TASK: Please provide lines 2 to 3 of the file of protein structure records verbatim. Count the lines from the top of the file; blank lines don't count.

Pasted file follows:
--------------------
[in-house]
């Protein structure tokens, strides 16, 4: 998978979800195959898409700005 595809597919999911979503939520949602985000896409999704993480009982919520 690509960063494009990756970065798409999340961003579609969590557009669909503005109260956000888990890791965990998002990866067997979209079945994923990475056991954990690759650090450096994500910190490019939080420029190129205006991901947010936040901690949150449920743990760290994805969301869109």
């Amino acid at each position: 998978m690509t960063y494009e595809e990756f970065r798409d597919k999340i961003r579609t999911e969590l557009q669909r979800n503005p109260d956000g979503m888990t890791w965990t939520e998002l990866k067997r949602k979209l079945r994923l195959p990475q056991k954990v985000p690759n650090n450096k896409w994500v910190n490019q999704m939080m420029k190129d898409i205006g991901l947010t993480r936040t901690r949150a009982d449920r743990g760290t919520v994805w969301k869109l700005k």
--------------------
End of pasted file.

């Protein structure tokens, strides 16, 4: 998978979800195959898409700005 595809597919999911979503939520949602985000896409999704993480009982919520 690509960063494009990756970065798409999340961003579609969590557009669909503005109260956000888990890791965990998002990866067997979209079945994923990475056991954990690759650090450096994500910190490019939080420029190129205006991901947010936040901690949150449920743990760290994805969301869109």
């Amino acid at each position: 998978m690509t960063y494009e595809e990756f970065r798409d597919k999340i961003r579609t999911e969590l557009q669909r979800n503005p109260d956000g979503m888990t890791w965990t939520e998002l990866k067997r949602k979209l079945r994923l195959p990475q056991k954990v985000p690759n650090n450096k896409w994500v910190n490019q999704m939080m420029k190129d898409i205006g991901l947010t993480r936040t901690r949150a009982d449920r743990g760290t919520v994805w969301k869109l700005k």